Most complicated of all is the situation within Lebanon. Many Christians, Druze, and Sunni Muslims are on the verge of being ready to fight Hizballah. Even within Hizballah’s own Shia constituency, the rival Amal movement is trying to make a comeback by showing Shia Muslims that it provides better services than Hizballah.

If Hizballah does not keep its promise to rebuild all the damage, will it lose most of its followers? And if Hizballah sabotages the ceasefire, how are those just returning to southern Lebanon going to feel about the prospect of fleeing again?

An important question in this context is how the war has affected Israel. While there is no room here to present the evidence for saying so, a serious analysis shows that Israel won the war militarily. For example, Hizballah lost about one-fifth of its best forces, not counting the wounded. For Israel, the proportion was about one-two hundredth of that. If Hizballah restarts the fighting, by refusing to disarm in southern Lebanon and sabotaging the ceasefire, Israel will achieve a far more undeniable success against it.

In direct terms, Israel’s deterrence power has actually been enhanced. When Arab governments look at the crisis, they focus on the high cost to Lebanon. It is clear to them that getting into a war with Israel would be disastrous for them. The chance of their attacking or fighting has declined, though it was low any way. What they fear is getting dragged into a war by radical Islamists.

But in indirect terms, Israel’s deterrence power has fallen, though perhaps by less than it seems. There are two such indirect ways, both of which were central to the fighting in Lebanon: covert sponsorship of terrorism and attacking Israel from someone else’s territory.

The idea of a regime assaulting Israel through another country is not a new one. Egypt and Syria used Jordan and Lebanon for this purpose from the late 1960s onward. The whole history of the PLO and more than a dozen Palestinian terrorist groups are more or less based on the principle of state sponsorship. Events in Lebanon have taken this concept to a new level: the sponsorship of what might be called a well-armed semi-army of suicide soldiers against Israel.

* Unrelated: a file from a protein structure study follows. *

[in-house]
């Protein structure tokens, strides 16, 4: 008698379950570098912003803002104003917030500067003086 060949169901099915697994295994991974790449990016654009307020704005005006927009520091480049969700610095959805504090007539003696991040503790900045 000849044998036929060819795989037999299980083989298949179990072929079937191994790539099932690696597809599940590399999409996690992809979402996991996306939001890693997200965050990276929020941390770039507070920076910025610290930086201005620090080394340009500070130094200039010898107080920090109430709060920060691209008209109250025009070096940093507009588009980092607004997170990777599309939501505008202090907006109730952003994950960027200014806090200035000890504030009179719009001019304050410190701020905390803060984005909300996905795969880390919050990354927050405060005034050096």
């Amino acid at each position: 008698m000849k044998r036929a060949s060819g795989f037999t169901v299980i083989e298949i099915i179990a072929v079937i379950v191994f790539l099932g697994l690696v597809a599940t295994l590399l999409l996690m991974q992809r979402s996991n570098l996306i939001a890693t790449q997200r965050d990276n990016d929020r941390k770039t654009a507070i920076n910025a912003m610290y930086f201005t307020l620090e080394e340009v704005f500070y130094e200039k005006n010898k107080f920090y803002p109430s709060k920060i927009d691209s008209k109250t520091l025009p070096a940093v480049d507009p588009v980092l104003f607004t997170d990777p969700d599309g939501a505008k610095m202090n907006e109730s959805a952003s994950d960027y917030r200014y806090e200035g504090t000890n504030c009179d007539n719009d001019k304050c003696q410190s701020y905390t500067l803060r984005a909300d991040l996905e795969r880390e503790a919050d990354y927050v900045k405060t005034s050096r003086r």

What is both sad and shocking is that few people outside the Middle East understand the devastating defeat suffered for progress due to the international position of, at best, neutrality in the war, and the consequent failure to help Israel, moderate Arab states, and freedom-loving Lebanese. As always in the Middle East, these mistakes will come back to haunt the globe for a long time to come.


Barry Rubin is Director of the Global Research in International Affairs (GLORIA) Center, Interdisciplinary Center university.
His co-authored book, Yasir Arafat: A Political Biography, (Oxford University Press) is now available in paperback and in Hebrew. His latest book, The Long War for Freedom: The Arab Struggle for Democracy in the Middle East, was published by Wiley in September.
© 2006 All rights reserved.The Global Research in International Affairs (GLORIA) Center